This is the second combined writer-producer effort of Preston Sturges following his initial dual chore on Great McGinty. A mildly diverting programmer, Christmas in July lacks both the overall spontaneity and entertainment impress of Sturges' first picture.

This is the second combined writer-producer effort of Preston Sturges following his initial dual chore on Great McGinty. A mildly diverting programmer, Christmas in July lacks both the overall spontaneity and entertainment impress of Sturges’ first picture.

Sturges’ original script details the adventures of a young romantic pair living on the East Side and hoping for the day when fortune will smile broadly enough for them to get hitched. Boy is victim of office joke that advises he won $25,000 in a slogan contest, even though the jury is still fighting over the winner. But he collects the check and proceeds to run up a heavy charge account before cashing the winnings, plays Santa Claus to everyone on the block, including his sweetheart, and then is presented with the payoff that it’s a phoney.

Picture has its moments of comedy and interest, but these are interspersed too frequently by obvious and boresome episodes that swing too much to the talkie side. There are flashes of the by-play and incidental intimate touches displayed by Sturges in his first picture, but not enough to bridge over the tedious episodes.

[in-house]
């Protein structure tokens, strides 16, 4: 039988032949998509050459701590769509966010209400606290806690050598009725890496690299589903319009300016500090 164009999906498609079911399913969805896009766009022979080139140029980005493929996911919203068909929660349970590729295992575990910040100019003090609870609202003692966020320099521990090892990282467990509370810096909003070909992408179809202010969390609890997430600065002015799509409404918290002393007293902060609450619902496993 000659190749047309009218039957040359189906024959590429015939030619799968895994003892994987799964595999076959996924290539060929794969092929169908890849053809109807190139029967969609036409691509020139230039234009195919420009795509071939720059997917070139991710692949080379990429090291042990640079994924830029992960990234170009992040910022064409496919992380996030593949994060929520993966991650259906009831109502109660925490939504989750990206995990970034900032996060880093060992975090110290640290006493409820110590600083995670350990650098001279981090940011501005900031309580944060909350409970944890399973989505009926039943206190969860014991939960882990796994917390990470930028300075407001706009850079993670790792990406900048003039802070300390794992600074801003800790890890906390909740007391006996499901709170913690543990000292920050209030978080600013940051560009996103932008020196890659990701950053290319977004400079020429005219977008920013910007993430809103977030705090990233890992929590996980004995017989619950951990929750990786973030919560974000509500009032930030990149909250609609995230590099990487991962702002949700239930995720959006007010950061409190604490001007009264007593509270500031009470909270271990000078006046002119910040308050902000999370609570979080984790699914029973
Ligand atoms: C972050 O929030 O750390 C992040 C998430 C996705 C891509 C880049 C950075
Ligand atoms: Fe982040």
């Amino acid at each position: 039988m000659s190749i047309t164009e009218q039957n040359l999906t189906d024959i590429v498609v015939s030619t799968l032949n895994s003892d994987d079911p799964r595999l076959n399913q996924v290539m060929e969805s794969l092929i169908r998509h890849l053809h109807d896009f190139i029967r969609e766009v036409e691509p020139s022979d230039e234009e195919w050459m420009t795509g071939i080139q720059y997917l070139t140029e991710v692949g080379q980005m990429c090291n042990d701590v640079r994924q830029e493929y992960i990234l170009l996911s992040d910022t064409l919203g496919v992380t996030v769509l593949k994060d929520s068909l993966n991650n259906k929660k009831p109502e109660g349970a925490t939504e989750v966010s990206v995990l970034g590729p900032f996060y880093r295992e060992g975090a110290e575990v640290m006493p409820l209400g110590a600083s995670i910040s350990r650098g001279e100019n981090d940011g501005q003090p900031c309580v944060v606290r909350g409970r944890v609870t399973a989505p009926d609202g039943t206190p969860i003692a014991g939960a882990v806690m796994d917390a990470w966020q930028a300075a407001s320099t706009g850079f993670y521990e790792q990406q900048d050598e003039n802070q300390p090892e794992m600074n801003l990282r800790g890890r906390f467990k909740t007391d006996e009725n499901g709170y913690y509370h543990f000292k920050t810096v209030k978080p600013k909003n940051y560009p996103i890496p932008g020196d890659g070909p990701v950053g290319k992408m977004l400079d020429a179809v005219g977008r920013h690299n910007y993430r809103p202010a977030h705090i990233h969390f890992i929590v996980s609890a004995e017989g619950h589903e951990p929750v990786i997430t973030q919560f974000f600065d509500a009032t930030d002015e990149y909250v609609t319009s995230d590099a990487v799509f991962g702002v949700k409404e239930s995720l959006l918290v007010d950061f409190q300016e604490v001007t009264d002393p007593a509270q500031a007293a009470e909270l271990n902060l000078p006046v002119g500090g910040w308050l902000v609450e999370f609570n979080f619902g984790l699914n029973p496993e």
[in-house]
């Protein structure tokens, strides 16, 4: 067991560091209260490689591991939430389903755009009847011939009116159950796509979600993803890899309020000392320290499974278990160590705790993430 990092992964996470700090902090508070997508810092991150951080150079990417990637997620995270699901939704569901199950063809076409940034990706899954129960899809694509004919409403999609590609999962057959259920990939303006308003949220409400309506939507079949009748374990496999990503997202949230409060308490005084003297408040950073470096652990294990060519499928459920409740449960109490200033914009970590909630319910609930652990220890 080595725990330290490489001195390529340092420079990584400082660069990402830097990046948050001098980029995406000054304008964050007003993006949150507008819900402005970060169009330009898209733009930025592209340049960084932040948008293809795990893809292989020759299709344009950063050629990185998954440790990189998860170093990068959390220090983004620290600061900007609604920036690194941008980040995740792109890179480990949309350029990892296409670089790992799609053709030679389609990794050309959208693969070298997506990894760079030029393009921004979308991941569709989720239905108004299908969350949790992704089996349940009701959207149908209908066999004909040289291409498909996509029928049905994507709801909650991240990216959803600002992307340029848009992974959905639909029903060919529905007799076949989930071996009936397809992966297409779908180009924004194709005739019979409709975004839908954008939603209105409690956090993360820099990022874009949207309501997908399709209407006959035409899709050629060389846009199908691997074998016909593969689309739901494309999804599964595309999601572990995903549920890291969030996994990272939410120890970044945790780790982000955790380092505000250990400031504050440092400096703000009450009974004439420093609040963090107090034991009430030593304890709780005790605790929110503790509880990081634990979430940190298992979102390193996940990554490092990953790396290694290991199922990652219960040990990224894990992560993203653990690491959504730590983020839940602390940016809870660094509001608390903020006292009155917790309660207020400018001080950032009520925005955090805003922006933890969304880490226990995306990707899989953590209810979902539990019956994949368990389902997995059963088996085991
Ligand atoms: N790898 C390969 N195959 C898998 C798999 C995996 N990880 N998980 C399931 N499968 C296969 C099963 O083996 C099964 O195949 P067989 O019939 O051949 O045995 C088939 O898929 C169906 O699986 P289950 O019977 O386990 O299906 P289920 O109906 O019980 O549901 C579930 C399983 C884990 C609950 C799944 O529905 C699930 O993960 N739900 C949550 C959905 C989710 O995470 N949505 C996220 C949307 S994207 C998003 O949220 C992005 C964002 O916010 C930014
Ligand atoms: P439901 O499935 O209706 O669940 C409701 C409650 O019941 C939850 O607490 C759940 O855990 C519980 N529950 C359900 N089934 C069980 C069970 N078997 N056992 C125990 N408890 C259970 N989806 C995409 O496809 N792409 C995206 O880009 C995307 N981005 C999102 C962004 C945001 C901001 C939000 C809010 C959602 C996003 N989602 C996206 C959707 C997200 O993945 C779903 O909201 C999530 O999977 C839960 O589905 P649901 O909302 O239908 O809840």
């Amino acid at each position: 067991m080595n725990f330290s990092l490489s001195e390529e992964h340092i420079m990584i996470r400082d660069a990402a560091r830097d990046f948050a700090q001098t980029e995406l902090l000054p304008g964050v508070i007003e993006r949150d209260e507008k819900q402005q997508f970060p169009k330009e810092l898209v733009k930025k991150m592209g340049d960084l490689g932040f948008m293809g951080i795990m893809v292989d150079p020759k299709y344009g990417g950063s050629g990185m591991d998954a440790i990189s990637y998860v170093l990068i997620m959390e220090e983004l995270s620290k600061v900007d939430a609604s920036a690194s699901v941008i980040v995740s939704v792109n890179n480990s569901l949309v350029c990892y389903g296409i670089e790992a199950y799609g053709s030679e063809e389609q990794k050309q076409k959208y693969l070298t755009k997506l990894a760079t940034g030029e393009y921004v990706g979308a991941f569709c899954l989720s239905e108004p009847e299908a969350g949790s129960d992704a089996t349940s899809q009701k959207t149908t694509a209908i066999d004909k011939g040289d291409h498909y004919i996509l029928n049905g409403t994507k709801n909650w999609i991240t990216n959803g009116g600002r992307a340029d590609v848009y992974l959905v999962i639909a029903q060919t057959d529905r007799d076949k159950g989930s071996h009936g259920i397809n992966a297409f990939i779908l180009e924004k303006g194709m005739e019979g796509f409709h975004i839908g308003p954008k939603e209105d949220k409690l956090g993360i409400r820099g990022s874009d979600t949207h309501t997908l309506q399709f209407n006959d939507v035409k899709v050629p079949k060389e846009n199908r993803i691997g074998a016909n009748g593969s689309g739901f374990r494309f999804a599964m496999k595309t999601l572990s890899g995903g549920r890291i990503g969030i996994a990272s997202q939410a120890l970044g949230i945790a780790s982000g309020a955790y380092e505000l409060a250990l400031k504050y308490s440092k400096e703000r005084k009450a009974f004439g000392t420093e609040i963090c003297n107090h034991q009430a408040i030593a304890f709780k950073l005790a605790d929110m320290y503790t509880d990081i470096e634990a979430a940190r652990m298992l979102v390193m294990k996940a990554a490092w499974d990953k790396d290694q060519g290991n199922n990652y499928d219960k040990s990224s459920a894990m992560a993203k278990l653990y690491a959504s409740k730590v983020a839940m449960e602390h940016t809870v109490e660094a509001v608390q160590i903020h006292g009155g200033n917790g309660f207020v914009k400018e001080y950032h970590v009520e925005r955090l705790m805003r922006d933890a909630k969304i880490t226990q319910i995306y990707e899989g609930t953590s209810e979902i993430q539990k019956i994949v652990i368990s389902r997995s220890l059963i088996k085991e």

Dick Powell progresses as a straight lead without benefit of vocalizing, providing a dominating performance as the slogan award victim.

Christmas in July

Production

Paramount. Director Preston Sturges; Producer Paul Jones; Screenplay Preston Sturges; Camera Victor Milner; Editor Ellsworth Hoagland; Music Sigmund Krumgold (dir.);; Art Director Hans Dreier, Earl Hedrick

Crew

(B&W) Available on VHS, DVD. Extract of a review from 1940. Running time: 67 MIN.

With

Dick Powell Ellen Drew Raymond Walburn Alexander Carr William Demarest Ernest Truex
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